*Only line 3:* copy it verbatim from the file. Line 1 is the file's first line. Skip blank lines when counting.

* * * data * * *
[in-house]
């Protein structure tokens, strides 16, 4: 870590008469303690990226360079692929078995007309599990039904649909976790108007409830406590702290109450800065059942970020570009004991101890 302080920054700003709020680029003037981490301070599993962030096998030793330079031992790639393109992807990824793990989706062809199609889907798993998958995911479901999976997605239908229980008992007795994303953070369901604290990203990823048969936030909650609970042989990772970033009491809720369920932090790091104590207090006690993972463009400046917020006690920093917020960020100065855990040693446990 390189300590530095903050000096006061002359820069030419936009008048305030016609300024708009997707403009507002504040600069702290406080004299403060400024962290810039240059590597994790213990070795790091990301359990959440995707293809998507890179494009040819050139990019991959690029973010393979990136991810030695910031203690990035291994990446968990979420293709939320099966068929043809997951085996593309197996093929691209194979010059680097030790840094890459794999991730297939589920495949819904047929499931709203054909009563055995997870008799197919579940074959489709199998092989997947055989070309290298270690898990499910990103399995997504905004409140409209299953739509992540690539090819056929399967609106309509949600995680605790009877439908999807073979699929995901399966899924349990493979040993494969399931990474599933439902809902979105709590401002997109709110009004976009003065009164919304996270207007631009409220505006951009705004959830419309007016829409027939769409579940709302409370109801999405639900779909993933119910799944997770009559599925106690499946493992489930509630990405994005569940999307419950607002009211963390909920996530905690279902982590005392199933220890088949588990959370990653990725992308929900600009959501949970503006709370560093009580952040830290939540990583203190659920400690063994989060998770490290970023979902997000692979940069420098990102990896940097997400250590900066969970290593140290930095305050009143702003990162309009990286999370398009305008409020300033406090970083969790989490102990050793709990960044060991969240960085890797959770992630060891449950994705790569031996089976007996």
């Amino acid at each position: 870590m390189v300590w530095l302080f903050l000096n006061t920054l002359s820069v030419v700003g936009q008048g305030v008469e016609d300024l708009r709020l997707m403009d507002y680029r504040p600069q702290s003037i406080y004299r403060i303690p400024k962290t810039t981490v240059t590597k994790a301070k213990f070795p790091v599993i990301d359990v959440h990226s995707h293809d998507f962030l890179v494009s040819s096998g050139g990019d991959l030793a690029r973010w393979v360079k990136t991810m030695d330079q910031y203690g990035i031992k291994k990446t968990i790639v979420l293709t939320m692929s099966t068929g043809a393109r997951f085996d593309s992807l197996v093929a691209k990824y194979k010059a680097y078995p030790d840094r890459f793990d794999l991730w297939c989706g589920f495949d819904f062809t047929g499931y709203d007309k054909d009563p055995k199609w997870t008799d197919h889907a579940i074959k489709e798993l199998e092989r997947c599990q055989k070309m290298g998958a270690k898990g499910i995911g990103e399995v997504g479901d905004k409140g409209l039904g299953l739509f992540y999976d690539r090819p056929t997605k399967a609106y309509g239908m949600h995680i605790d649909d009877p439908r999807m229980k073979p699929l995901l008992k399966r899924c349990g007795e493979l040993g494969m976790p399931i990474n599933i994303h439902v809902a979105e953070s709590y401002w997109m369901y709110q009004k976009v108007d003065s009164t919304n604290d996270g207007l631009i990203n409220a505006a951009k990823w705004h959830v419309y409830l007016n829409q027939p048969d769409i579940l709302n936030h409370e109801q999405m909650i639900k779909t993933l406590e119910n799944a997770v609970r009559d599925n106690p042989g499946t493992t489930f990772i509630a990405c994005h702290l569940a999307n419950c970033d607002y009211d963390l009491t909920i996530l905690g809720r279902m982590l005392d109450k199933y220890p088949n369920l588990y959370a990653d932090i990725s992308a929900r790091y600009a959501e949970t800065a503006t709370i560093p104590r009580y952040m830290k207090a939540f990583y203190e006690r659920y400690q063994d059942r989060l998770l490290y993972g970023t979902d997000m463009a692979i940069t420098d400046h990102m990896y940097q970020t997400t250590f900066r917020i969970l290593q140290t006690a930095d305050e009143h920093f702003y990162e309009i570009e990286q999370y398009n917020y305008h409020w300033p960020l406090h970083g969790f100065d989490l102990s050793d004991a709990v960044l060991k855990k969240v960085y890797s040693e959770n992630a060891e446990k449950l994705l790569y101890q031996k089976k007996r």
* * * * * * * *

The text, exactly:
């Amino acid at each position: 870590m390189v300590w530095l302080f903050l000096n006061t920054l002359s820069v030419v700003g936009q008048g305030v008469e016609d300024l708009r709020l997707m403009d507002y680029r504040p600069q702290s003037i406080y004299r403060i303690p400024k962290t810039t981490v240059t590597k994790a301070k213990f070795p790091v599993i990301d359990v959440h990226s995707h293809d998507f962030l890179v494009s040819s096998g050139g990019d991959l030793a690029r973010w393979v360079k990136t991810m030695d330079q910031y203690g990035i031992k291994k990446t968990i790639v979420l293709t939320m692929s099966t068929g043809a393109r997951f085996d593309s992807l197996v093929a691209k990824y194979k010059a680097y078995p030790d840094r890459f793990d794999l991730w297939c989706g589920f495949d819904f062809t047929g499931y709203d007309k054909d009563p055995k199609w997870t008799d197919h889907a579940i074959k489709e798993l199998e092989r997947c599990q055989k070309m290298g998958a270690k898990g499910i995911g990103e399995v997504g479901d905004k409140g409209l039904g299953l739509f992540y999976d690539r090819p056929t997605k399967a609106y309509g239908m949600h995680i605790d649909d009877p439908r999807m229980k073979p699929l995901l008992k399966r899924c349990g007795e493979l040993g494969m976790p399931i990474n599933i994303h439902v809902a979105e953070s709590y401002w997109m369901y709110q009004k976009v108007d003065s009164t919304n604290d996270g207007l631009i990203n409220a505006a951009k990823w705004h959830v419309y409830l007016n829409q027939p048969d769409i579940l709302n936030h409370e109801q999405m909650i639900k779909t993933l406590e119910n799944a997770v609970r009559d599925n106690p042989g499946t493992t489930f990772i509630a990405c994005h702290l569940a999307n419950c970033d607002y009211d963390l009491t909920i996530l905690g809720r279902m982590l005392d109450k199933y220890p088949n369920l588990y959370a990653d932090i990725s992308a929900r790091y600009a959501e949970t800065a503006t709370i560093p104590r009580y952040m830290k207090a939540f990583y203190e006690r659920y400690q063994d059942r989060l998770l490290y993972g970023t979902d997000m463009a692979i940069t420098d400046h990102m990896y940097q970020t997400t250590f900066r917020i969970l290593q140290t006690a930095d305050e009143h920093f702003y990162e309009i570009e990286q999370y398009n917020y305008h409020w300033p960020l406090h970083g969790f100065d989490l102990s050793d004991a709990v960044l060991k855990k969240v960085y890797s040693e959770n992630a060891e446990k449950l994705l790569y101890q031996k089976k007996r």